Questions for Ahmed Chalabi

Editor's note: Ahmed Chalabi is either a consequential figure of opaque, backstage talents, or he has an uncanny ability to the ride the momentum of enormously consequential events-placing himself at the right place, at the right time, among the right people to his overwhelming benefit. In an interview with National Interest online editor, Ximena Ortiz, Chalabi pointed to two events he sees positively: Washington's announced willingness to participate in a regional conference, which will include Iran and Syria, and the recent restraint of Sadrists in the face of repeated provocation by Sunni death squads. Chalabi strongly suggested he played a role in helping to stay the hand of the Sadrists, which points to another of Chalabi's seemingly oxymoronic relationship-with Moqtada Sadr. His functional ties go beyond Shi‘a officialdom in Baghdad, reaching unofficial Shi‘a powerbrokers. Despite what Chalabi himself acknowledges as his association with the U.S. invasion of Iraq, he maintains close ties with one of the most fervent opponents of that the U.S. presence in Iraq: Sadr.

Once regarded as a pawn of American neoconservatives, Chalabi now maintains a close relationship with that group's most loathed entity: the Iranian regime. That tie may have been aided by Chalabi's most visible break with Washington, which he concedes has strengthened his credibility with Iraqis. He said he is no longer seen as a guardian of Washington's interests, but rather of "an Iraqi agenda."

Regardless of just whose agenda Chalabi promotes, one thing remains clear: he is nobody's pawn-not in the long-term, at least. Chalabi has recently been awarded an important new position within Iraq's Maliki government that could affect President Bush's latest "surge" plan for Iraq. He is now tasked-given his leadership of the new "popular committee for mobilizing the people"-to build or maintain support for the ramped up security regime by ensuring that the Iraqi people are compensated for any damage or fallout resulting from more aggressive security.

NIo: Some have called you a polarizing figure, one that has strong associations with certain parties, such as Iran, the Iraqi Shi‘a and, once upon a time, American neoconservatives and Bush Administration officials. You are now in a position geared towards fostering broad support, across all religious and ethnic groups, for ramped up security in Iraq, especially Baghdad.

To what degree will your efforts now be consumed with overcoming others' preconceptions regarding your sympathies and associations?

AC: The description you give of polarization and various associations-that is a concept that exists in the media in the United States and elsewhere in the Arab world. However, this is certainly not the case in Iraq. People do not perceive barriers in this way, and it is not even a subject for discussion at the popular level. It is a non-issue in Iraq, basically.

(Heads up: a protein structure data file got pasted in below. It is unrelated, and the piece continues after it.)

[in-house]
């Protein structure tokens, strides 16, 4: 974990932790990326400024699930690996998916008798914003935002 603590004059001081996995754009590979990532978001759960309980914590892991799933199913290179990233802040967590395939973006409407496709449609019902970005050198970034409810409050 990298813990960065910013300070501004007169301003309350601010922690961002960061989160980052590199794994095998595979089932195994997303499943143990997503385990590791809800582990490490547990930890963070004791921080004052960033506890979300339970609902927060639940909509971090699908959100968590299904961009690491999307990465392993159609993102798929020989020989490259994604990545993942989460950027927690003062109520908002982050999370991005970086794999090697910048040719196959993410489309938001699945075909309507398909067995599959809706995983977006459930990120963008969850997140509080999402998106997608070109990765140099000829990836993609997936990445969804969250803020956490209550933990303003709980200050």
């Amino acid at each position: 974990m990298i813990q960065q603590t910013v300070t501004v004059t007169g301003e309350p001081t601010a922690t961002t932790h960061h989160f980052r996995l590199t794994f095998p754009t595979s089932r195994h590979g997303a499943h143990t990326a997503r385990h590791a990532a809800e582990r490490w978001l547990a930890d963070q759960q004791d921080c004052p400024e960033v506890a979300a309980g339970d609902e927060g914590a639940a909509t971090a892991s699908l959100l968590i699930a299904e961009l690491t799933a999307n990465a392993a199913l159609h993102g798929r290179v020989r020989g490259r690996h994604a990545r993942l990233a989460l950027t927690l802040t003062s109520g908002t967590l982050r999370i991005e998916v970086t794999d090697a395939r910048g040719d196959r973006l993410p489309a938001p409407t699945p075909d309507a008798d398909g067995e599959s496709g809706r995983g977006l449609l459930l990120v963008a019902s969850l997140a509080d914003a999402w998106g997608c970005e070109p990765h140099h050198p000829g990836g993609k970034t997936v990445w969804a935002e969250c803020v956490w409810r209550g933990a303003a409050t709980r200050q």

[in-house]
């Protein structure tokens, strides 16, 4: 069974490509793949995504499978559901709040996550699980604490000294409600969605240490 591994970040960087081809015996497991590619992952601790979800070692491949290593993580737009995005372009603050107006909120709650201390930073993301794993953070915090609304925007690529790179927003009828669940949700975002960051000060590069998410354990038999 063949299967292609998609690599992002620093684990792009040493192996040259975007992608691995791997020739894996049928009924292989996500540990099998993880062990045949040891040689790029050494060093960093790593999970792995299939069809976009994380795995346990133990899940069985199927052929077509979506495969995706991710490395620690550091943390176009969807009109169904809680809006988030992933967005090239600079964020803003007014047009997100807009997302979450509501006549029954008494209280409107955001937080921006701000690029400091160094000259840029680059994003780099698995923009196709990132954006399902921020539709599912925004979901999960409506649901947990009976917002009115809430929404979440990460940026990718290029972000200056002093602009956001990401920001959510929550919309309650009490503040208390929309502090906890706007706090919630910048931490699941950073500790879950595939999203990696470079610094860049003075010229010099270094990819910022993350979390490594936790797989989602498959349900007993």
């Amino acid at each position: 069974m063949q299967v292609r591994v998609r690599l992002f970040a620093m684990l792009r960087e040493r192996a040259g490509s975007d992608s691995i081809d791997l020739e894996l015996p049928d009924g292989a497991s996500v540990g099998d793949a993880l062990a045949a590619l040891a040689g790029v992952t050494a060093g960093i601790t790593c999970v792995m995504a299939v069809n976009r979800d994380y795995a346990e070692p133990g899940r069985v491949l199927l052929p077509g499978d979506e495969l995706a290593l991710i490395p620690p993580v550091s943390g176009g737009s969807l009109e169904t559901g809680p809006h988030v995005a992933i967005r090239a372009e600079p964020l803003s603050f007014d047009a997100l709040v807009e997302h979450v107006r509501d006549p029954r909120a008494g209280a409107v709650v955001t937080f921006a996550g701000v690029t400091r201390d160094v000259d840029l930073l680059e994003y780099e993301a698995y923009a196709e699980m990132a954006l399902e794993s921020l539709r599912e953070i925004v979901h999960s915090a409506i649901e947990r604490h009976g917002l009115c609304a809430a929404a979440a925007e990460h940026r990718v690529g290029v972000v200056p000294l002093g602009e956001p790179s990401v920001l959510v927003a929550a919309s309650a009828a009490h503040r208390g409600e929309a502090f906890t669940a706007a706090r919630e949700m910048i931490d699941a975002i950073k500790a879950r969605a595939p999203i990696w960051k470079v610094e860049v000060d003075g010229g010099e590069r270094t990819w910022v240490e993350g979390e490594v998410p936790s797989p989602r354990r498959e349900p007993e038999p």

The point is that people here need to see that they are supported. That their fear of the future-the lack of security, the lack of services, that both those issues are addressed.

NIo: You have recently returned from a trip to Syria, on behalf of the Maliki government. To what degree can Iraq find accommodation with both Syria and Iran, independent of what the United States may or may not do vis a vis those countries?

And could the regional players, including also Saudi Arabia and Turkey, potentially cooperate in terms of moderating sectarian tensions and preventing the flow of weapons and fighters into Iraq, should the United States not play a major, or even minor, role in such talks?

AC: [Tuesday] the United States announced that they are going to participate in meetings with Iran and Syria in Baghdad in the second week of March.

NIo: Right, but U.S. officials have been very circumspect about what the significance of that is. They've said they will participate, but they've been asked directly whether they will play a role in negotiating with both Iran and Syria, and they've not wanted to specify. Do you have a sense of whether they will be willing to be an active participant, or is it your view, and are you hearing, that U.S. officials will be more or less spectators there?

AC: U.S. officials without question represent the strongest force, both politically and military, in Iraq. Therefore, it is not serious to pursue their role as spectators. They will have a significant role to play, and I believe that by the mere factor of being present in the same conference room as the Syrians and the Iranians at this level in Baghdad is very significant. I mean, after all, we tried very hard to get this meeting going last year, almost one year ago. It almost happened then. But then it was foiled at the last minute. One year later, they are back to the same situation, except now it is a multilateral thing-with the U.S. and Iran to sit in the same conference room.

NIo: So do you think that this represents an evolution in Washington's foreign-policy thinking, the fact that they are willing to be present?

AC: Clearly. They have established that confrontation with Iran is counterproductive and will complicate the path of the Iraqi government in establishing security in the country.

NIo: Do you feel that these regional players could reach an accommodation amongst themselves, regardless of what the U.S. role ends up being?